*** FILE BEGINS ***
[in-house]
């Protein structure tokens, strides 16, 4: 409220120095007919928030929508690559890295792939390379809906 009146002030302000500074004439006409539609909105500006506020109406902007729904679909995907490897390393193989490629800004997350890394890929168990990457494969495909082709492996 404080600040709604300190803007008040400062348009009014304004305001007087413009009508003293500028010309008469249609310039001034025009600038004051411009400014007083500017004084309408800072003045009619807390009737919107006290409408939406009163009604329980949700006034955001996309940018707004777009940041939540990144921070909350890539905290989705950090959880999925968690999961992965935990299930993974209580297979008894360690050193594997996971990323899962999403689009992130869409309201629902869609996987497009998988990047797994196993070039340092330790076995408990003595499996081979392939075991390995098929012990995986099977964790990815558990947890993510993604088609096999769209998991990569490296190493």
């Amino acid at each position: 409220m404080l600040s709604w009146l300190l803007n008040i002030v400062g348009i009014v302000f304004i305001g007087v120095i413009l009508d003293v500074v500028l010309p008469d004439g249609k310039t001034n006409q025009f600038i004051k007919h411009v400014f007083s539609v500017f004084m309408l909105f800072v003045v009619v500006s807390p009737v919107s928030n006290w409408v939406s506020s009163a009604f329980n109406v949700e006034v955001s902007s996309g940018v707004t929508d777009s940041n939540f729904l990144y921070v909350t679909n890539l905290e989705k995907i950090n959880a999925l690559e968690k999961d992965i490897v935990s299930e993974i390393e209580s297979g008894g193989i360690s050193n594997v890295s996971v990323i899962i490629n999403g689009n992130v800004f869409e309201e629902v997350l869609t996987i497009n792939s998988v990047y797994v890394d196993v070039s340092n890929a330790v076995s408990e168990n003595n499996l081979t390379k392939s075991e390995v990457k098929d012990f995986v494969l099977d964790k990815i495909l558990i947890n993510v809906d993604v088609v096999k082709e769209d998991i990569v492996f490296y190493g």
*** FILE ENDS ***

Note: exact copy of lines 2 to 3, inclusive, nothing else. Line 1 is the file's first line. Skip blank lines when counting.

């Protein structure tokens, strides 16, 4: 409220120095007919928030929508690559890295792939390379809906 009146002030302000500074004439006409539609909105500006506020109406902007729904679909995907490897390393193989490629800004997350890394890929168990990457494969495909082709492996 404080600040709604300190803007008040400062348009009014304004305001007087413009009508003293500028010309008469249609310039001034025009600038004051411009400014007083500017004084309408800072003045009619807390009737919107006290409408939406009163009604329980949700006034955001996309940018707004777009940041939540990144921070909350890539905290989705950090959880999925968690999961992965935990299930993974209580297979008894360690050193594997996971990323899962999403689009992130869409309201629902869609996987497009998988990047797994196993070039340092330790076995408990003595499996081979392939075991390995098929012990995986099977964790990815558990947890993510993604088609096999769209998991990569490296190493």
């Amino acid at each position: 409220m404080l600040s709604w009146l300190l803007n008040i002030v400062g348009i009014v302000f304004i305001g007087v120095i413009l009508d003293v500074v500028l010309p008469d004439g249609k310039t001034n006409q025009f600038i004051k007919h411009v400014f007083s539609v500017f004084m309408l909105f800072v003045v009619v500006s807390p009737v919107s928030n006290w409408v939406s506020s009163a009604f329980n109406v949700e006034v955001s902007s996309g940018v707004t929508d777009s940041n939540f729904l990144y921070v909350t679909n890539l905290e989705k995907i950090n959880a999925l690559e968690k999961d992965i490897v935990s299930e993974i390393e209580s297979g008894g193989i360690s050193n594997v890295s996971v990323i899962i490629n999403g689009n992130v800004f869409e309201e629902v997350l869609t996987i497009n792939s998988v990047y797994v890394d196993v070039s340092n890929a330790v076995s408990e168990n003595n499996l081979t390379k392939s075991e390995v990457k098929d012990f995986v494969l099977d964790k990815i495909l558990i947890n993510v809906d993604v088609v096999k082709e769209d998991i990569v492996f490296y190493g």